I actually did have one equipment failure there on the range, which is probably one reason why I only shot about 550 rounds. My nephew shot about 600, which is closer to the course average. I was using the XD Gear paddle holster, which is fitted with an adjustment screw, O-ring, and nut. The nut came out completely, allowing the two sides of the holster to separate. When I inserted my pistol, it overshot the bottom of the holster. The now detached screw protruded through the end of the trigger guard, and I was unable to draw my gun back out of the holster. (My nephew actually captured this incident on video.) This happened on the last day of the course, while we were practicing for the skills test. Fortunately, we were able to do the repair right there on the range. I took a nut out of a different piece of XD gear my nephew had, and we were able to fix it in about 10 minutes or so. After that, my holster retention adjustment was off, and my holster was a lot tighter than it should have been. It made pulling the gun out the holster a lot harder. Yea…that's it! That's why I didn't DG.

I was not at all disappointed with the class. I thought that the course was really good. I accomplished what I wanted to, and I had a lot of fun. I also got to spend some quality time with my nephew doing something that we hadn't ever done.

Do you have any tips for first-time students?

I read though Gun Training Central's Travel Guide after our trip, and that would have been helpful, had I known of it, beforehand. The airport at Las Vegas is an unmitigated disaster! Make sure that you get there for your flight AT LEAST 2 hours early. I almost missed my flight, and I got there early. I didn't have any trouble with the baggage handlers or with my gun. I DID have trouble getting through airport gate security, and I even had a Priority Access ticket. The lines were insanely long! I made it to my gate just in time for the "last call for boarding". The pucker factor was wa-a-a-y too high, for my taste!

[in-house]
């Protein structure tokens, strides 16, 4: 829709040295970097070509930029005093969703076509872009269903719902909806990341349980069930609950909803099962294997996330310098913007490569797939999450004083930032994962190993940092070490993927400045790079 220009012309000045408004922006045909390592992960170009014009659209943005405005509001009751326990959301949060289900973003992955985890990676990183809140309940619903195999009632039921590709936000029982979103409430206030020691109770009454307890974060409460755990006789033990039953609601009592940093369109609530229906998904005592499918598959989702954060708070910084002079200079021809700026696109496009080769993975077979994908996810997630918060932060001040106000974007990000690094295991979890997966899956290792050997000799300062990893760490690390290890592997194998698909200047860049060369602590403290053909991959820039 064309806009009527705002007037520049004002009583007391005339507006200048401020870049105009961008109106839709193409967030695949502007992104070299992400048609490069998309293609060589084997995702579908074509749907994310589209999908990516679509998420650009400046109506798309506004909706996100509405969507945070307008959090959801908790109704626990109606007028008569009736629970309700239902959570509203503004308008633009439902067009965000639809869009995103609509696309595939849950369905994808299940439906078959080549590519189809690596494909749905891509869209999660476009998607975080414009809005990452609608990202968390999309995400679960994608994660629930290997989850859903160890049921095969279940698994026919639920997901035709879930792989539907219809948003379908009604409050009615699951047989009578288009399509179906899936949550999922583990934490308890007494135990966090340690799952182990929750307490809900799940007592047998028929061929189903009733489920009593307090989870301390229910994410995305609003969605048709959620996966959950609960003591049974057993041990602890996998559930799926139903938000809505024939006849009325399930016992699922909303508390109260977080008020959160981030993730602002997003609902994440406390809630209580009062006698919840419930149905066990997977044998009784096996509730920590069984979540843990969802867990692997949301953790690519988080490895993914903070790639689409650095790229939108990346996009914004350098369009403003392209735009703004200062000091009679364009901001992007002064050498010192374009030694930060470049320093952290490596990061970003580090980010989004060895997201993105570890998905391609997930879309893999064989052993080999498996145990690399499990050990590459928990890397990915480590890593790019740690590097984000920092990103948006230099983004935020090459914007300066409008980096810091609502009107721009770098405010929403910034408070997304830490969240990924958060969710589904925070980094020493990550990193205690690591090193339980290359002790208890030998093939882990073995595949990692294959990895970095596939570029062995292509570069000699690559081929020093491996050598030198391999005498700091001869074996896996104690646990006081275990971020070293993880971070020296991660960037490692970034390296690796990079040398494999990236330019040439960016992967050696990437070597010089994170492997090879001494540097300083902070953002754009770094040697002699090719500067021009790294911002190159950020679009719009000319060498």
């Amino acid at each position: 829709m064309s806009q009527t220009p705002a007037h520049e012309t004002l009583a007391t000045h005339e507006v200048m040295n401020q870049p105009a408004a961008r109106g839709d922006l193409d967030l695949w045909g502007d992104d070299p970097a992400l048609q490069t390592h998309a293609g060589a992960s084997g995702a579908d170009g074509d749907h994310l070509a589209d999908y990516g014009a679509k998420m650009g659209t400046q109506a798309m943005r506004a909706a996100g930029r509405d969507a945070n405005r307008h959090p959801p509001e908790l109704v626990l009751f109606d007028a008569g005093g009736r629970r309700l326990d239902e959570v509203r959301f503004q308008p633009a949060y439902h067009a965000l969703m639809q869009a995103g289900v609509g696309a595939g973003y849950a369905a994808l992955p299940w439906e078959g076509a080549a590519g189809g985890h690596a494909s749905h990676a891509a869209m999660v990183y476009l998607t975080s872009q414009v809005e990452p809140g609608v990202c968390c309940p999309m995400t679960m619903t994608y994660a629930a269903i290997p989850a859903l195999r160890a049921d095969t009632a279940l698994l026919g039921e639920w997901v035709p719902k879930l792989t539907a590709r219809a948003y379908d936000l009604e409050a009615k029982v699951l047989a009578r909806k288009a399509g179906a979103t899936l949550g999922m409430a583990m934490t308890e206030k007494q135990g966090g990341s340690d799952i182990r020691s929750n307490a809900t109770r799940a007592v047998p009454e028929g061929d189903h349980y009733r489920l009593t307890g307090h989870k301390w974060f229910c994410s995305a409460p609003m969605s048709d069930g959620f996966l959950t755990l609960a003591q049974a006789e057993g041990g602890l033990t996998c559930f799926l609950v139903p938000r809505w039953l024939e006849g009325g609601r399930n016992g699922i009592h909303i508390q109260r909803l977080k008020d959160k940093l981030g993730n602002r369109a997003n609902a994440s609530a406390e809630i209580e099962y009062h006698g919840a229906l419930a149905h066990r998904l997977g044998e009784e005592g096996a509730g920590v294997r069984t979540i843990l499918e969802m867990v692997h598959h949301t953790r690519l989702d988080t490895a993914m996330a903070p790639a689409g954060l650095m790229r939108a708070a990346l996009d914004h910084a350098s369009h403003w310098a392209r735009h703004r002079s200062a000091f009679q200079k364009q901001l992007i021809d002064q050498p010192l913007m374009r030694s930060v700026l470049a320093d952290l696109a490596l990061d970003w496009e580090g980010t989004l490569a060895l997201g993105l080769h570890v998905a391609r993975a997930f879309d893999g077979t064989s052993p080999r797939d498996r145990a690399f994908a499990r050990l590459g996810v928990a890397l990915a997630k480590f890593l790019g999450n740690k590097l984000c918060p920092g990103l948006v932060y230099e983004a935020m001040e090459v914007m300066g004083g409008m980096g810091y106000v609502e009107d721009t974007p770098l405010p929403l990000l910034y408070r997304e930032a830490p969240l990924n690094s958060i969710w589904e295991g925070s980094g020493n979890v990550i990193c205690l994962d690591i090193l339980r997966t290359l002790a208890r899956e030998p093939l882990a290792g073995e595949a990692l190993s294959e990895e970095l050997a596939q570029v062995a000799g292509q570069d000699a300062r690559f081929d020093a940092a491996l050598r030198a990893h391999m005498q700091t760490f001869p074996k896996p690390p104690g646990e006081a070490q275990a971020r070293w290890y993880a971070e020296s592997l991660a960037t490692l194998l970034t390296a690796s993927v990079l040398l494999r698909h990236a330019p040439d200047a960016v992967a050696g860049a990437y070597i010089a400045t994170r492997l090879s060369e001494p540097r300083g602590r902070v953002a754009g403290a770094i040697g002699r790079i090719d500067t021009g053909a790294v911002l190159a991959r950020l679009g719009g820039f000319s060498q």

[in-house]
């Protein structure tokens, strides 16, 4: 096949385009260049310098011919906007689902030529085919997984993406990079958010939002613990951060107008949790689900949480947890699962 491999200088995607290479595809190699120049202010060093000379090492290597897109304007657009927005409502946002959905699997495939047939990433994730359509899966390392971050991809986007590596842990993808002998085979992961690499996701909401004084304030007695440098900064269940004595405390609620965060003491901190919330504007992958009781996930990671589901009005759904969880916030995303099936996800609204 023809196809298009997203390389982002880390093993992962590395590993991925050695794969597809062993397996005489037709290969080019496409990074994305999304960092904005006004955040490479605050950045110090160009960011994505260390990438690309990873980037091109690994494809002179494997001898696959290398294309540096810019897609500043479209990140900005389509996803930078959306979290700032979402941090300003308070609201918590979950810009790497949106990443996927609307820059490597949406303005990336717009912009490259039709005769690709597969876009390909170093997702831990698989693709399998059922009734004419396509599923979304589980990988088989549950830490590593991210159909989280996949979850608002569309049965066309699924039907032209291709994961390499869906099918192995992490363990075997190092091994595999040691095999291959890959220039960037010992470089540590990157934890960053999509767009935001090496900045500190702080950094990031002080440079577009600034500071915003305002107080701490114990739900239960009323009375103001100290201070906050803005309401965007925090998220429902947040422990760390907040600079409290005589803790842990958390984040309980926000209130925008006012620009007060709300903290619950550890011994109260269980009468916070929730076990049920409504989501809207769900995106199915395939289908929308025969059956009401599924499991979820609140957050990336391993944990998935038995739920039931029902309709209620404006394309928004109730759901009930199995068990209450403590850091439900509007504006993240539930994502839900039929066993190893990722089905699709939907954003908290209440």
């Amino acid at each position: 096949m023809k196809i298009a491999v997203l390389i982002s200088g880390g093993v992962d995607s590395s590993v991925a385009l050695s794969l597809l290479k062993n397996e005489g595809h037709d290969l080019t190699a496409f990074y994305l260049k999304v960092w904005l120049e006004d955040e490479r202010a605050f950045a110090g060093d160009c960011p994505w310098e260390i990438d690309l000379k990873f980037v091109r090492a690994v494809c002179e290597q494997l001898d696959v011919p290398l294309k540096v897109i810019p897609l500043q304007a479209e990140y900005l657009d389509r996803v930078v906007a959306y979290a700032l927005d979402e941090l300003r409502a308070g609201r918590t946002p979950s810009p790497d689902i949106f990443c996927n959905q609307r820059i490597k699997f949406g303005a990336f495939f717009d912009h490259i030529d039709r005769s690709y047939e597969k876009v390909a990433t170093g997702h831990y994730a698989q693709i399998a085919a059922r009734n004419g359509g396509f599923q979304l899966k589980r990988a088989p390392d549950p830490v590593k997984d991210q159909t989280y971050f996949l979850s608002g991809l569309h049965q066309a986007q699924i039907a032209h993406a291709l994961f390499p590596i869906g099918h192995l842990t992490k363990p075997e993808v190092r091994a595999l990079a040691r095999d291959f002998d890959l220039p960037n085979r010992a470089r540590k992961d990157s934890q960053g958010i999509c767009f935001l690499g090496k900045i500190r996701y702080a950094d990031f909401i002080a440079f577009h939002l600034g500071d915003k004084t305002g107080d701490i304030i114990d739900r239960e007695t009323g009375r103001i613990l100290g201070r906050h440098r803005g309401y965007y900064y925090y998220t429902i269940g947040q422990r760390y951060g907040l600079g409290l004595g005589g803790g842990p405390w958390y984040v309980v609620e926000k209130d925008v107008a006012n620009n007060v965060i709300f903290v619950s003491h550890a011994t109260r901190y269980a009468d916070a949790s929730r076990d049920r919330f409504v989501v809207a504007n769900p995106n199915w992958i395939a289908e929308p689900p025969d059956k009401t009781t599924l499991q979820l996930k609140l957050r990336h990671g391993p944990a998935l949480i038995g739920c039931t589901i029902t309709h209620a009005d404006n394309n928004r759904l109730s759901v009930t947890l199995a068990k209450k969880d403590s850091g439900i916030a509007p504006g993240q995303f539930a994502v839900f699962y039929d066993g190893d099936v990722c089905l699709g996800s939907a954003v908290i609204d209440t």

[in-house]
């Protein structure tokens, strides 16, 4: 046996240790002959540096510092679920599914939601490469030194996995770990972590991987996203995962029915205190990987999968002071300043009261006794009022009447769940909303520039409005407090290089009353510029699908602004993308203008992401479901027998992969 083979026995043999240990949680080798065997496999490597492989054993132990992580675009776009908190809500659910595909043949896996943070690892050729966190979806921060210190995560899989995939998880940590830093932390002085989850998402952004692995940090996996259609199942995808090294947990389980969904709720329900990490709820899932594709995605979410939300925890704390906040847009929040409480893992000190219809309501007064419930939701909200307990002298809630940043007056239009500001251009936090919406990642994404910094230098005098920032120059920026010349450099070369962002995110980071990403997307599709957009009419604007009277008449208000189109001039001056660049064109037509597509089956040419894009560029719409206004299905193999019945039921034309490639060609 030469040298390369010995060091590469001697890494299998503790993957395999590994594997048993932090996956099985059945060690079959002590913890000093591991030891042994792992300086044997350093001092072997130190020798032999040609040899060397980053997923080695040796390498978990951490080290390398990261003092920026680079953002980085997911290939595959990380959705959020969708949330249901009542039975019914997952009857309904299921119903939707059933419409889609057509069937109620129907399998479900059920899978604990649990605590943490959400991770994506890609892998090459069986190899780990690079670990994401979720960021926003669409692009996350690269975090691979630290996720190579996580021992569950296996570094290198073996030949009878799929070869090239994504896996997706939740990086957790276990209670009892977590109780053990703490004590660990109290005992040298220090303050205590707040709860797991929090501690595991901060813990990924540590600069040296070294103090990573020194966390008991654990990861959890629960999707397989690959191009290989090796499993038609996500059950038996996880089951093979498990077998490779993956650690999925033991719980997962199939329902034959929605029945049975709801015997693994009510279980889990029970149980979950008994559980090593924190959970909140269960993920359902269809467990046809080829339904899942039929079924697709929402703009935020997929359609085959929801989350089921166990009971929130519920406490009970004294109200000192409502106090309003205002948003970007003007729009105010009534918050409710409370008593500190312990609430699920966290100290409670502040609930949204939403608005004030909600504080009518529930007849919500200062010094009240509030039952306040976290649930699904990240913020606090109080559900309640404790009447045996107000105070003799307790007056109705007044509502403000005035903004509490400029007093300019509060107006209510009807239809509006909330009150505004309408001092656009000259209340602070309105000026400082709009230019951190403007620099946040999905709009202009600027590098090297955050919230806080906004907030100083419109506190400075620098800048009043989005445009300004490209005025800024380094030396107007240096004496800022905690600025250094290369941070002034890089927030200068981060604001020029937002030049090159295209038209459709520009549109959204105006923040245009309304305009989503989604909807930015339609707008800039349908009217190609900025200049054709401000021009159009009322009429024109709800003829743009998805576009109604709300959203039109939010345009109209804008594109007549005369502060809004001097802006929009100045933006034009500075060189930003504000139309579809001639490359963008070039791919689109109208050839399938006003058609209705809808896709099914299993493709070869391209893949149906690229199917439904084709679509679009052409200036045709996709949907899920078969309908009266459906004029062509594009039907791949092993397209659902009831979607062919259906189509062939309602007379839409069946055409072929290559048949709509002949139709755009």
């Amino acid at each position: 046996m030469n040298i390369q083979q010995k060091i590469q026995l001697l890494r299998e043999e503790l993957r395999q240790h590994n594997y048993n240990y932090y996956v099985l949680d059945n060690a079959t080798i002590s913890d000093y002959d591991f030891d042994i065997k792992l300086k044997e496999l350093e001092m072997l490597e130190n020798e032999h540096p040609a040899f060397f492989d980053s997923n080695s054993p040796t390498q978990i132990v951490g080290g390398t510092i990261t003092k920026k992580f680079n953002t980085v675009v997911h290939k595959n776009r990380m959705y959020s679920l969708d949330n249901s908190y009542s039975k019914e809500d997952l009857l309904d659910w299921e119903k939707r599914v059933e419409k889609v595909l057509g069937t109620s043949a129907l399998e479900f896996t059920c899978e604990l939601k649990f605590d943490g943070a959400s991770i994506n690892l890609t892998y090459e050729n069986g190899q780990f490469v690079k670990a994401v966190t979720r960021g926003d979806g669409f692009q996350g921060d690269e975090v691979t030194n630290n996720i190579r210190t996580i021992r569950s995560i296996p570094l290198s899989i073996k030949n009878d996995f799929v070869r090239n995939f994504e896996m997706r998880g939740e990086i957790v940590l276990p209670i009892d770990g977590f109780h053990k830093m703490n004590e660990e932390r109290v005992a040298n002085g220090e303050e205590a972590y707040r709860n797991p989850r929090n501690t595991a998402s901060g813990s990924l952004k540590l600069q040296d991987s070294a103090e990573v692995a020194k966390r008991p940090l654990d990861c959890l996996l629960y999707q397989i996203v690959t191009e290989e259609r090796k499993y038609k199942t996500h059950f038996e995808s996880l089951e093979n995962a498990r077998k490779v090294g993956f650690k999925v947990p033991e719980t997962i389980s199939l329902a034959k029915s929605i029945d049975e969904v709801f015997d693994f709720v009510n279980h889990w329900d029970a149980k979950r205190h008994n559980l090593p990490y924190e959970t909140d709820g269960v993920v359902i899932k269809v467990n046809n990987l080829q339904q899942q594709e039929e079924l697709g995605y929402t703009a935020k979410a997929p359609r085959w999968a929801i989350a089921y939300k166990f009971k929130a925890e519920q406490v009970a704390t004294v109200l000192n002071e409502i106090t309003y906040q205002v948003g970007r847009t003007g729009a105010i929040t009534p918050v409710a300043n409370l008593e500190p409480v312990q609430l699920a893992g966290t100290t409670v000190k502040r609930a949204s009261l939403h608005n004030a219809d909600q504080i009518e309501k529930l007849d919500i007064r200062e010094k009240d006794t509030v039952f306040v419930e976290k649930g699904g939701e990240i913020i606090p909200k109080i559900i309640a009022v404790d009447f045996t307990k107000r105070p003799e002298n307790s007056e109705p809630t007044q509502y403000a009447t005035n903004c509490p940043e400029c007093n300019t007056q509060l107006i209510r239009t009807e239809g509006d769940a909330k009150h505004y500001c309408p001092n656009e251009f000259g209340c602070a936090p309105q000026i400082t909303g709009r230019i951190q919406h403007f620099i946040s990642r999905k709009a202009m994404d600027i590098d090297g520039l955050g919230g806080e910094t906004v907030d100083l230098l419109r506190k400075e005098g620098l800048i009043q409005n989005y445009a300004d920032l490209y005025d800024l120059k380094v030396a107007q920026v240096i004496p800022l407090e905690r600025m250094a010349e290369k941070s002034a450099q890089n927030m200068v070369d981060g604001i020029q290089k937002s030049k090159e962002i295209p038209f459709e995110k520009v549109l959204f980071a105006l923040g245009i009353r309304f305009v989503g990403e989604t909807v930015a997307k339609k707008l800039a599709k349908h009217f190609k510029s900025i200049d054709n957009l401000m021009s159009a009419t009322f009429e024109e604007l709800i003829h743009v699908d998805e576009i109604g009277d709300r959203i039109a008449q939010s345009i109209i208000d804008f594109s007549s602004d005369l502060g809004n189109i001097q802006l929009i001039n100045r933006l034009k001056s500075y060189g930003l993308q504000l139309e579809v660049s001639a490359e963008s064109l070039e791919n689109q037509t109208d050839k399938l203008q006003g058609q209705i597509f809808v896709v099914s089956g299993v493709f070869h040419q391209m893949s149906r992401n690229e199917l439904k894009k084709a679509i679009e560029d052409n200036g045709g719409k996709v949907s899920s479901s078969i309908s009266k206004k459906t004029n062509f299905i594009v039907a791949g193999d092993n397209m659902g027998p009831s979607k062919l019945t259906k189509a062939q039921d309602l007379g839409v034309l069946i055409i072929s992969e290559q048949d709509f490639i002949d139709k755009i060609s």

Would you suggest this course to others?

Yes, I would suggest this course to others, especially anyone who is a new CHL holder.

How did you get there?

I flew from my home in Texas. My nephew drove from NM and picked me up at the airport.

Where did you stay?

We stayed at the Best Western. The accommodations were fine. I don't really have any big complaints. Every night, when we got back to the room, we were tired and ready to just go to sleep.

How did you handle the ammo situation?

I was only able to fly with 11 pounds (about 300 rounds) of ammo in my baggage with American Airlines. My nephew brought the rest of it with him on his drive from his home in New Mexico.

How did you handle the lunch situation?

We went to the grocery store and made sandwiches on site.

Do you have any dinner suggestions?

Not really. We had pizza at the hotel, one night. We did discover a Chinese restaurant, but I don't remember the name of it. It was located behind the Wal-Mart. It was a buffet, and it was OK. We also ran into one of the Front Sight instructors there.

What other courses are you planning to take in the future?

My wife and I are planning to take a vacation across the western US, and I want to work in another 4-Day Defensive Handgun, taking her with me, this time. I intend to take the 4-Day Practical Rifle course, possibly next spring. I have an AR-15 sitting here on the desk that I just finished building this week. The reason I bought it was that I felt it was the kind of rifle that I would need to bring to a Front Sight course. As a result of my first experience at Front Sight, I became a Diamond Lifetime member—I will definitely be back!